Hotel fires are among the most poignant disasters. Maybe it’s the intimate link between hotels and travel, the connection with places around the world or maybe it’s the sheer scale of loss and the innocence of those affected. When hotel fire safety is poorly controlled and people lose their lives, the sense of tragedy is palpable and it is felt around the world.
But tragedy is a teacher. Out of the worst fire events in history, some of the greatest truths have been learned. Hotels built now are moving towards a safer future and Coopers Fire is here to support them. But what has the fire safety industry learned from the past?
Seoul’s Daeyeonggak Hotel fire tragedy
Senior fire services officers from the Hong Kong Government flew to Seoul to confer with the South Koreans on fire prevention
On Christmas Day 1971, Daeyeonggak Hotel in Seoul, South Korea, suffered a gas explosion. The resulting fire killed 164 people and injured 63 people. It remains the single deadliest hotel fire incident in history.
Fire departments across the city of Seoul scrambled to the scene, but their ladders could barely reach the eighth floor. Tragically, 38 people jumped to their deaths, some clutching mattresses in an attempt to dampen their fall. Helicopters were dispatched to rescue those in floors numbered 9 to 22 and one man fell out of a helicopter during a rescue attempt.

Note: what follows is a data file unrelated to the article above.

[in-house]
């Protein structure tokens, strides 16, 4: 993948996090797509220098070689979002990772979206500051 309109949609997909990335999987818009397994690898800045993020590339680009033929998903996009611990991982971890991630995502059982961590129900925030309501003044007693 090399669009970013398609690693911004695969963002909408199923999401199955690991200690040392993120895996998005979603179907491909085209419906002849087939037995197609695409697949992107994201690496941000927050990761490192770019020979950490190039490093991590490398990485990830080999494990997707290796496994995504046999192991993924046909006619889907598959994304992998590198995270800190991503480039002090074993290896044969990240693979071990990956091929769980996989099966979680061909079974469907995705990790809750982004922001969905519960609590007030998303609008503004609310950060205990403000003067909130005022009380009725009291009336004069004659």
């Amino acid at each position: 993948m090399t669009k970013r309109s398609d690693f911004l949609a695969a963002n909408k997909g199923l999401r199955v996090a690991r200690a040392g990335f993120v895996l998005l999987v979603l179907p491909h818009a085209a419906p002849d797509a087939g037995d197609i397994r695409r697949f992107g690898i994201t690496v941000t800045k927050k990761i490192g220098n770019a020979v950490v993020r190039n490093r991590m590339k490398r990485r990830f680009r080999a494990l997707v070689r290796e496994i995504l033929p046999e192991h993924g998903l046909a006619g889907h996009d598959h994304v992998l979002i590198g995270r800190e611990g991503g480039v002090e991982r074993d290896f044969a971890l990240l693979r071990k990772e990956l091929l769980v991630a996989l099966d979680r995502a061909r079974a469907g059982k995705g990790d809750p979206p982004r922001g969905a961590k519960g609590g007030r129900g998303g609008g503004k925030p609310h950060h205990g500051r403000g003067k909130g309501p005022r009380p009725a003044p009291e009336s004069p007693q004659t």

Less than two weeks later, senior fire services officers from the Hong Kong Government flew to Seoul to confer with the South Koreans on fire prevention. Incredibly, the same renovated skyscraper caught fire again in 2010, although this time the incident was quickly brought under control.
Learning for fire safety officials
Many of the deaths were attributed to the poor design of the building and an apparent lack of basic fire safety. There were two internal staircases, designed to be used if the lifts failed. They were not intended as fire exits and the building had no other emergency staircases or protected means of escape.
The staircases acted as chimneys and filled with smoke during the fire. Walls between rooms were not fire resistant, hastening the spread of the blaze and even the most basic features, like battery powered exit signage wasn’t present.
flammable building materials lead to building fires
A distinct lack of compartmentalization and flammable building materials gave the fire ample fuel and air supply
The Daeyeonggak Hotel fire took place almost exactly 25 years after the fire at the Winecoff Hotel in the USA, which has previously held the unfortunate title of the deadliest hotel fire in history and remains the worst hotel fire incident in the United States of America.
Nothing, it seems, had been learned from that fire incident, a distinct lack of compartmentalization and flammable building materials gave the fire ample fuel and air supply, compounded by a lack of fireproof doors to the stairwells. Ironically, the Winecoff Hotel was advertised as ‘absolutely fireproof’ at the time of commencing operations.
Importance of compartmentalization and zone pressurization
These building fire incidents highlight the importance of a protected means of escape in hotels cannot be stressed enough and is a key component to saving precious lives. Compartmentalization and zone pressurization are two more vital ingredients for fire-safe building design in high-rise buildings.
Unfortunately, hotel fires continue to happen to this day. Coopers Fire recognizes the need for better fire safety and efficient building design, and strives to do their part in the field. The company is always developing, testing and improving their fire protection products, in order to stay at the cutting edge of fire safety.